Forum for Science, Industry and Business

Sponsored by:     3M 
Search our Site:

 

The inhibition of a protein opens the door to the treatment of pancreatic cancer, one of the tumours with the worst prognosis

01.07.2014

The inhibition of a protein opens the door to the treatment of pancreatic cancer, one of the tumours with the worst prognosis

Researchers from IMIM (Hospital del Mar Medical Research Institute) have identified a new protein, galectin-1, as a possible therapeutic target for pancreatic cancer. For the first time they have demonstrated the effects of the inhibition of this protein in mice suffering this type of cancer and the results showed an increase in survival of 20%. The work further suggests that it could be a therapeutic target with no adverse effects.

Until now, the strategies for treating this tumour were aimed at attacking the tumour cells and had little success. The latest studies indicate that trying to destroy what surrounds the tumour is possibly a better strategy. “Our contribution is directed toward this, as the reduction of galectin-1 mainly affects the immune system and the cells and structure that surrounds the tumour cells, which is called the stroma. Therefore, galectin-1 as a therapeutic target has great potential”, explains Dr. Pilar Navarro, co-ordinator of the research group on molecular mechanisms of tumorigenesis of IMIM and director of the research.

It was known that galectin-1 was not found in the normal pancreas despite being strongly expressed in pancreatic tumours. Furthermore, some clear functions were known which demonstrate the relationship between galectin-1 and tumour progression in other contexts. In fact, some preclinical studies for other diseases use inhibitor molecules and antibodies against this protein. “We are aiming at its possible use in pancreatic cancer” states Dr. Neus Martínez, researcher of the group on molecular mechanisms and tumorigenesis of IMIM and first author of this article. “We have also observed that the elimination of galectin-1 in mice has no harmful consequences, indicating that it could be a safe therapeutic target with no adverse effects”, she adds.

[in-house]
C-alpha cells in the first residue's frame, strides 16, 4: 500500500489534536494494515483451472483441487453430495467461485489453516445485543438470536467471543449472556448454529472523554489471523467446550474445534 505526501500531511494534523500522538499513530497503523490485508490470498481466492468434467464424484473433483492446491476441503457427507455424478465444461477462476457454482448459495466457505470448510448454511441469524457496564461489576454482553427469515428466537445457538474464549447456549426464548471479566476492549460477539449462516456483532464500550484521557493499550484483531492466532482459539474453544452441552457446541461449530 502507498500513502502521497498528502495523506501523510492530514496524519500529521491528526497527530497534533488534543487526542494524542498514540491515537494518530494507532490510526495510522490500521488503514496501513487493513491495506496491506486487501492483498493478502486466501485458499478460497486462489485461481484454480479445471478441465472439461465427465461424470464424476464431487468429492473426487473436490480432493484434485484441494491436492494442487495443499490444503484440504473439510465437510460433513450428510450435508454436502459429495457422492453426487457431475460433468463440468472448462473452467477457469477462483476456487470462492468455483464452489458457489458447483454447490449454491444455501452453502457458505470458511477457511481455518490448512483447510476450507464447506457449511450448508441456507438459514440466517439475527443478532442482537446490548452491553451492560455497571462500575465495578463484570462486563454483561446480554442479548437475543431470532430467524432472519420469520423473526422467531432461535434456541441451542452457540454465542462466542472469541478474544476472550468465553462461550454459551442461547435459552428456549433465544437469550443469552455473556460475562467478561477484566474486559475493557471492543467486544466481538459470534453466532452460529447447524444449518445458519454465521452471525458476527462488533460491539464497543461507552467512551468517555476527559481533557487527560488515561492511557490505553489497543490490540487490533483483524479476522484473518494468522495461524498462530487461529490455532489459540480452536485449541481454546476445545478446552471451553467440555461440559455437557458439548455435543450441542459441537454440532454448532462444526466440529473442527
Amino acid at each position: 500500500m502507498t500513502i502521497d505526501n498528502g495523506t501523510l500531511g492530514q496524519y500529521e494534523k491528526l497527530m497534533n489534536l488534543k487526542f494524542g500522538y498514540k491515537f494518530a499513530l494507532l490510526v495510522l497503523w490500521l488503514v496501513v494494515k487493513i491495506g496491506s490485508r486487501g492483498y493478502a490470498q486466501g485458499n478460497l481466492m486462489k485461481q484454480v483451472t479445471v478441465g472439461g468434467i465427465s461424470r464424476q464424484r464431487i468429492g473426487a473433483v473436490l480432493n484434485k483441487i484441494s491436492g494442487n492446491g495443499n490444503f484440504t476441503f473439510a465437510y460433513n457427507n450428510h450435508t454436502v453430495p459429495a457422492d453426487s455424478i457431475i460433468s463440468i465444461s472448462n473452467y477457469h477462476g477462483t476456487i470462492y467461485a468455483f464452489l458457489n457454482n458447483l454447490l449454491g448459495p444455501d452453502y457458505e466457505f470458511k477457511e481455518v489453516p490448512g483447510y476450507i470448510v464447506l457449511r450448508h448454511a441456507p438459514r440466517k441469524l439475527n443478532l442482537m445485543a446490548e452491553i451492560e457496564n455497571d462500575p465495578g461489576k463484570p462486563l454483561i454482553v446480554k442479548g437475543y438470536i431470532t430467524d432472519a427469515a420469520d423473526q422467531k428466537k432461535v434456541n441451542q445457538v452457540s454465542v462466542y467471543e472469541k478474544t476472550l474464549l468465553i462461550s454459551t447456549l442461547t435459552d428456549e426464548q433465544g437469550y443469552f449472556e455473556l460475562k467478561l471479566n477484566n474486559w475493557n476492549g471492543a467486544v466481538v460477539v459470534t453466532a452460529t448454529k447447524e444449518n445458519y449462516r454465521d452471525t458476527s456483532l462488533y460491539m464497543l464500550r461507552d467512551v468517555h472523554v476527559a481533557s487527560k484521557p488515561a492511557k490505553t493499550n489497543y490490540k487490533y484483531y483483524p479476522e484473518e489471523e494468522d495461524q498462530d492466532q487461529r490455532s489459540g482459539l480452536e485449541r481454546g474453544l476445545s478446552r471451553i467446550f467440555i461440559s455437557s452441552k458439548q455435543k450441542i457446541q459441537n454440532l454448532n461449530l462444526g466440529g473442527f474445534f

In collaboration with the Hospital del Mar Anatomical Pathology Service, which has analysed some samples, pancreatic tumours were studied in mice with high levels of galectin-1 and after its depletion. They observed that tumours without this protein showed less proliferation, fewer blood vessels, less inflammation and an increase in the immune response. All these changes are associated with less aggressive tumours.

Pancreatic cancer is one of the tumours with the worst prognosis, with a survival rate of less than 2%, 5 years after diagnosis. Although it is not a very common tumour, it is the fourth cause of cancer-related death in developed countries. This is due, on one hand, to the fact that it is often diagnosed too late, when the tumour has already metastasised and, on the other hand, to the inefficacy of current treatments. In Spain 4000 cases are diagnosed each year. Although it is a tumour that is well known at molecular level, its diagnosis and treatment are still one step behind. In fact it is one of the tumours with the least therapeutic advancements in recent years.

The results are very encouraging but we must be prudent as there are many factors to take into account. The researchers now want to move the results obtained to preclinical studies, where they will treat mice with pancreatic cancer with chemical inhibitors or antibodies against galectin-1 (the same treatment that would be used for a cancer patient) in order to verify the therapeutic utility of this target. In the event that they obtain positive results and manage to halt the tumour, the next step would be to propose its use on patients. Obviously we are talking about long-term objectives, as the transfer of studies on animals to humans is usually a slow process.

Reference article: